My lead bullet has a higher ballistics coefficient (BC) than copper bullets. Since lead is denser than copper, they sometimes have higher BCs. (Bullet mass boosts ballistic coefficient.) But I’ve seen high BC bullets disintegrate on impact and fail to penetrate like copper. Hunters should consider both flight performance and terminal performance of their bullets.
I tried a copper bullet and it didn’t expand. How do you know? It’s tough determining how much a bullet mushrooms unless you recover the slug. Skin is elastic, so entry and exit holes are unreliable indicators. Research shows that lead and copper bullets often expand similarly in both animals and simulants.
I can’t find a copper bullet in my desired grain weight. Copper is less dense than lead, but don’t be afraid to go light. They’ll hold together and drive deep.
A lot of the lead in ammunition is recycled, whereas copper bullets require virgin copper. Will more copper bullets mean more environmental damage from mining? This answer requires some guesswork. The amount of copper required to produce ammunition is probably tiny compared to electrical applications and other industrial uses.Additionally, the amount ofcopper shot through military weaponry likely swamps what big-game hunters would shoot.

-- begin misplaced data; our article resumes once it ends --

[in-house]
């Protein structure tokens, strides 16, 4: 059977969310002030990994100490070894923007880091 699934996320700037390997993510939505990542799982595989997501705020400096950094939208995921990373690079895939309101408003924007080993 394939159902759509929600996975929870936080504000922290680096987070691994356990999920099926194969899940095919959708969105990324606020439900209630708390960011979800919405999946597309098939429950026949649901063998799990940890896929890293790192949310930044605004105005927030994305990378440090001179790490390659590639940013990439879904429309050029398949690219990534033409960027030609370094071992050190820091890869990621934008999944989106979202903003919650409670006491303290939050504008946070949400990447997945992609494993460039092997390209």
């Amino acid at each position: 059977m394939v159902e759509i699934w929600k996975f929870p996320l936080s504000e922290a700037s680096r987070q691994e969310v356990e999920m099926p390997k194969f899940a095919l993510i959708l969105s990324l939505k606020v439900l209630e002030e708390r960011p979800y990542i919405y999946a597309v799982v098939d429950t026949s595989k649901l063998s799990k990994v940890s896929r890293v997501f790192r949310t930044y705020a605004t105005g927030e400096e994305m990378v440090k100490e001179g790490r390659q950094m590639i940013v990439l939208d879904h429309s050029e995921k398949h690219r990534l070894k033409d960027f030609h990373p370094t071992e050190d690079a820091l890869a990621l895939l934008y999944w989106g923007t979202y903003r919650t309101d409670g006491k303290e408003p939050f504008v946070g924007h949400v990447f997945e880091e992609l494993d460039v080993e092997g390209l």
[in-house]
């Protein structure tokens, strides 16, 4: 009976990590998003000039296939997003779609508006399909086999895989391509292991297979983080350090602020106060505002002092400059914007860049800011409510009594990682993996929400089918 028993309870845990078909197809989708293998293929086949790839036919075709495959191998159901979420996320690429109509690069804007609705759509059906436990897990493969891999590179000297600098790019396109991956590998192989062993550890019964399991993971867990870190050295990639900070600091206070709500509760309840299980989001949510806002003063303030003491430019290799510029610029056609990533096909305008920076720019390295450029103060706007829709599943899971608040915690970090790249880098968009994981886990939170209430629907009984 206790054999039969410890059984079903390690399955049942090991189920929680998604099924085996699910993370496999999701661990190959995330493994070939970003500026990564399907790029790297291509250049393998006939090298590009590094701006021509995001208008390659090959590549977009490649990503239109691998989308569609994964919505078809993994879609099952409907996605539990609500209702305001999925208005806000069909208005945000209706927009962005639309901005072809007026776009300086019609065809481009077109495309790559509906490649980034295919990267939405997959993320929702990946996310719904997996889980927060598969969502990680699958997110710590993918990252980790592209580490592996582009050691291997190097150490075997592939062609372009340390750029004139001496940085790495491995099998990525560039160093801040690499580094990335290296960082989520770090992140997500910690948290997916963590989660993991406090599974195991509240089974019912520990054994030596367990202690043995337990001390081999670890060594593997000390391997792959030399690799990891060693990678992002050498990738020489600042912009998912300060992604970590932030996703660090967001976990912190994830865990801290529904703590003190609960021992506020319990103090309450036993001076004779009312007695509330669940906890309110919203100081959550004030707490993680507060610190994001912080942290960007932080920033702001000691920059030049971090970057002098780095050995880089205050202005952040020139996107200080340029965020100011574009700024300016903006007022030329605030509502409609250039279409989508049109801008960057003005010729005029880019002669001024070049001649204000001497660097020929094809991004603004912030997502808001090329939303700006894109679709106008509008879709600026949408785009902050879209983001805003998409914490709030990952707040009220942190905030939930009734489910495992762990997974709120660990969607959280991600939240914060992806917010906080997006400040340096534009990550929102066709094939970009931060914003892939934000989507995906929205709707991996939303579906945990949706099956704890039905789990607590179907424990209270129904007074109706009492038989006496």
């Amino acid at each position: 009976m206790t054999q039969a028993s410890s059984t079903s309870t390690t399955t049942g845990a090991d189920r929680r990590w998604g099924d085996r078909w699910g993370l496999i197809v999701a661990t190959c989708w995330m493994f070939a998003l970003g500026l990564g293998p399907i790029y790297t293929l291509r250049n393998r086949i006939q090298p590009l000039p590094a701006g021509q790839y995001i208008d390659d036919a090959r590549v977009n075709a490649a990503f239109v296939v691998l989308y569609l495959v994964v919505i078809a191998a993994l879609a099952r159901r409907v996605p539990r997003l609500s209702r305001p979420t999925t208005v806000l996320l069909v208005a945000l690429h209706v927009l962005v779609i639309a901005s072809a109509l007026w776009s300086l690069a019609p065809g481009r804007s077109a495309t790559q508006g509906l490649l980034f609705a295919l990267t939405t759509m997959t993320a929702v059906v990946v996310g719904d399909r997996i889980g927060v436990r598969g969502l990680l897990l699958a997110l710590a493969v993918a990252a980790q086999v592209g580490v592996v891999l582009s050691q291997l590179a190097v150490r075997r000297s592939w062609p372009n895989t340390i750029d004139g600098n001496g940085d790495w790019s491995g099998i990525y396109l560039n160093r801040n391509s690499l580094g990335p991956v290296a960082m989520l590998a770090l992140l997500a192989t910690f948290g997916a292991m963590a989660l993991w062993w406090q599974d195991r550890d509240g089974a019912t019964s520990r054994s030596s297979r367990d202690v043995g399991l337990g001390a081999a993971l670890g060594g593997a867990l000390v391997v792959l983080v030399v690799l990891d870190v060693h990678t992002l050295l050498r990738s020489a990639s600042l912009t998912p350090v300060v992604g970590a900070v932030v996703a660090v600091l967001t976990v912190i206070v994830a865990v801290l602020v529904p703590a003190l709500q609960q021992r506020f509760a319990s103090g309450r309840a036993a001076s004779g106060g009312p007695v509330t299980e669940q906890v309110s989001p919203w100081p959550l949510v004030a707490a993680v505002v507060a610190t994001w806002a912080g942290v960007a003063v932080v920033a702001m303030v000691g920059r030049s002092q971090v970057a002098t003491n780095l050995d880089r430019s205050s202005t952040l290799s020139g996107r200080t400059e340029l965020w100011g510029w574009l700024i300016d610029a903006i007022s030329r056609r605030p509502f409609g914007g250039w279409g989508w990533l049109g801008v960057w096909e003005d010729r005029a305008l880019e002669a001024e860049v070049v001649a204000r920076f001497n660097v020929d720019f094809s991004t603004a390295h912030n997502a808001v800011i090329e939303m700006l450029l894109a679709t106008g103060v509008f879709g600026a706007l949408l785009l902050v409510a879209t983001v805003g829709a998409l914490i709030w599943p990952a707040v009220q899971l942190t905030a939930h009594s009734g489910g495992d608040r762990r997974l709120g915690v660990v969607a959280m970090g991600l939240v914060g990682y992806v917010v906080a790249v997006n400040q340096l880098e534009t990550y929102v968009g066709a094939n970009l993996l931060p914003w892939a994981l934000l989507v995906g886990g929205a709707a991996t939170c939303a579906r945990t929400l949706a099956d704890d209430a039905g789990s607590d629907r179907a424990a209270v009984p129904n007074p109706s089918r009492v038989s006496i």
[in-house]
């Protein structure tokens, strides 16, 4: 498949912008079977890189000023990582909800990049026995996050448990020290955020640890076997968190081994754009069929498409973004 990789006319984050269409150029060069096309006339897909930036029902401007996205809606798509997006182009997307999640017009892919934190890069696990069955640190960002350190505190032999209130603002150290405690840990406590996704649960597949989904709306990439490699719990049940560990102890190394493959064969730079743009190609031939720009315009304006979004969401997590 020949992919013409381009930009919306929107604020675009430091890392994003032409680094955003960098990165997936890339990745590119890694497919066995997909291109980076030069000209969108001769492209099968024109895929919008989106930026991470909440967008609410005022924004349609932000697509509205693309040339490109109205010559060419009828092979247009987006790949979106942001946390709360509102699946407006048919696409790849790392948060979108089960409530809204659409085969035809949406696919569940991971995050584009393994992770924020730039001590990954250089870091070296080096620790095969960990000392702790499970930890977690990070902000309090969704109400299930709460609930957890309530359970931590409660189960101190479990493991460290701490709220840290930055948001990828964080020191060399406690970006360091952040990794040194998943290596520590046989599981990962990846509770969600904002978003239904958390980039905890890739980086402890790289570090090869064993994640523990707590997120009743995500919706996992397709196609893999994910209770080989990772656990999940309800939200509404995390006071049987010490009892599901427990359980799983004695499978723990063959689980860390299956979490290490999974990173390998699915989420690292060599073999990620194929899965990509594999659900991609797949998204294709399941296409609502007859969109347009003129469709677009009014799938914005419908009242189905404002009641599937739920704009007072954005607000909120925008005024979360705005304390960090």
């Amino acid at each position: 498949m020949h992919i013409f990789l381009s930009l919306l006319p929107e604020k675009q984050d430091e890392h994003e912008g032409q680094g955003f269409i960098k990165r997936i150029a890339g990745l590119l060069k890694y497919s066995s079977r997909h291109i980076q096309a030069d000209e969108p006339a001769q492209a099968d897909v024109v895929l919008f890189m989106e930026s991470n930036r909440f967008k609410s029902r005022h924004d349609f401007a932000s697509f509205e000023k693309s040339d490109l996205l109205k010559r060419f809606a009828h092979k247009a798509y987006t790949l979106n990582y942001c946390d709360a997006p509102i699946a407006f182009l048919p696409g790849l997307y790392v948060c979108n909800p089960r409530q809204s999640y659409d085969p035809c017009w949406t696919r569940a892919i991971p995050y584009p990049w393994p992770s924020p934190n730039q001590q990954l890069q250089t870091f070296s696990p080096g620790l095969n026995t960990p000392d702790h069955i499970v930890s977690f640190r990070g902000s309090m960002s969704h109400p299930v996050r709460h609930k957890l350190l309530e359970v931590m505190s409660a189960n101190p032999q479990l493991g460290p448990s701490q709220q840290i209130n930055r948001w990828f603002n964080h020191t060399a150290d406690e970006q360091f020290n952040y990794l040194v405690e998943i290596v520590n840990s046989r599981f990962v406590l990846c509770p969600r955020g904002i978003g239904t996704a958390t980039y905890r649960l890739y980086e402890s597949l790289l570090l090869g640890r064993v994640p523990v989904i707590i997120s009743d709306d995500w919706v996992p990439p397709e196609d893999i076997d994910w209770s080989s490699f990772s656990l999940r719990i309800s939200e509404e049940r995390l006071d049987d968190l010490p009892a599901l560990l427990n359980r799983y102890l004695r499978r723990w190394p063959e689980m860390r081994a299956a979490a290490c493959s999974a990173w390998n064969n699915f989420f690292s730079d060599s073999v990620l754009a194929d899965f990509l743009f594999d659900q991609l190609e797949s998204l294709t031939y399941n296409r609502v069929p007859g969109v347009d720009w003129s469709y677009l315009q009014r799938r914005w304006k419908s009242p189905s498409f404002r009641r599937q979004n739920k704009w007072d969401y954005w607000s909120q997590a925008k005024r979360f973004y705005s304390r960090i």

How do I figure out whether my bullet blows apart or holds together? If you recover a bullet in an animal, weigh it.Otherwise, you can shoot into ballistics gels or a homemade water trap.
Building a water trap sounds like a lot of work. Yeah, fabricating a personal ballistics contraption isn’t for everyone. You can instead attend a nonlead workshop with groups such as the North American Nonlead Partnership or Sporting Lead-Free. This video sums up what you’d likely see.
Where do I buy copper bullets? Peruse your local sporting goods store. If their shelves are light on copper, try online. Sometimes you can filter for “lead-free,” as done here at ammoseek.com. If you live in Montana, Wyoming, Alaska, or New York, check out Hunters for Eagle Conservation. You might qualify for discounted ammunition or bullets.
Mike shot his first weapon before he could recite the alphabet. Now, understanding weapons is part of his job. His career took this trajectory after Mike gained a B.S. in Environmental Chemistry. Curious about potential pollution at a historic shooting range at MPG Ranch, he earned an M.S. in Geosciences studying the site. Strangely, the sulfur inside the trap and skeet targets posed the main threat, not the lead in the shotgun pellets. Regardless, lead contamination soon grabbed Mike’s focus. Each winter at MPG Ranch, biologists caught eagles that had lead coursing through their veins. Lead can cripple eagles flightless and even kill them. Mike soon initiated studies on scavenger ecology and began investigating the wound ballistics of rifle bullets, the suspected source of lead.
Mike often connects with the public through his writings and speaking engagements, whether it be to a local group of hunters, or a gymnasium full of middle schoolers. He frequently writes about the outdoors, with work appearing in Sports Afield, The FlyFish Journal, Backcountry Journal, and Bugle. When he escapes the office, Mike explores wild landscapes with his family, always scanning the horizon for wildlife.